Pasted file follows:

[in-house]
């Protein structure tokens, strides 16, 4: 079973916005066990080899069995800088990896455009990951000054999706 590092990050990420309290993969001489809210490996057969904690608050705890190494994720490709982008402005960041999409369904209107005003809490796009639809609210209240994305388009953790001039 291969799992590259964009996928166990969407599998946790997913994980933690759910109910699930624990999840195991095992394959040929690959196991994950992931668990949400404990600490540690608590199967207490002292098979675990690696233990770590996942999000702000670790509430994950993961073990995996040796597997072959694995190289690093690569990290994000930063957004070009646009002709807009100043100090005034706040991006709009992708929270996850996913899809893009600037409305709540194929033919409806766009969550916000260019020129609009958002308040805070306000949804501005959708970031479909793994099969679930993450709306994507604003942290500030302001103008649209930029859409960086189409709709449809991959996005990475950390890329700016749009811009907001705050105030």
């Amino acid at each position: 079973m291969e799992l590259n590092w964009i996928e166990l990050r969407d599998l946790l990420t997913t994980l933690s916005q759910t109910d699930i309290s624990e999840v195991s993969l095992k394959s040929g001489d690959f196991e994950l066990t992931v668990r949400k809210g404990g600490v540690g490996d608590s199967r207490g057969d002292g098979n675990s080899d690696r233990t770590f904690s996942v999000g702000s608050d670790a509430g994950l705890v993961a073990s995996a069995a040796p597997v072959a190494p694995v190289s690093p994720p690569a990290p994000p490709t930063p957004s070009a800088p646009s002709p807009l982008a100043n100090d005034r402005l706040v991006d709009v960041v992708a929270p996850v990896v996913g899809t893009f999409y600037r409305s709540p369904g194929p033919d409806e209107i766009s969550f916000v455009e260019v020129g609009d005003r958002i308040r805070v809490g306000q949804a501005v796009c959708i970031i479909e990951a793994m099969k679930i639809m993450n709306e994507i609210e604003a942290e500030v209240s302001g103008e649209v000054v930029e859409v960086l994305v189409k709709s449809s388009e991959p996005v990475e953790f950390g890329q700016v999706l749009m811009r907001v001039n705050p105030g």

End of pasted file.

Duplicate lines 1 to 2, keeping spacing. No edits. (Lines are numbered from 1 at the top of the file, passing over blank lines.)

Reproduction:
[in-house]
């Protein structure tokens, strides 16, 4: 079973916005066990080899069995800088990896455009990951000054999706 590092990050990420309290993969001489809210490996057969904690608050705890190494994720490709982008402005960041999409369904209107005003809490796009639809609210209240994305388009953790001039 291969799992590259964009996928166990969407599998946790997913994980933690759910109910699930624990999840195991095992394959040929690959196991994950992931668990949400404990600490540690608590199967207490002292098979675990690696233990770590996942999000702000670790509430994950993961073990995996040796597997072959694995190289690093690569990290994000930063957004070009646009002709807009100043100090005034706040991006709009992708929270996850996913899809893009600037409305709540194929033919409806766009969550916000260019020129609009958002308040805070306000949804501005959708970031479909793994099969679930993450709306994507604003942290500030302001103008649209930029859409960086189409709709449809991959996005990475950390890329700016749009811009907001705050105030």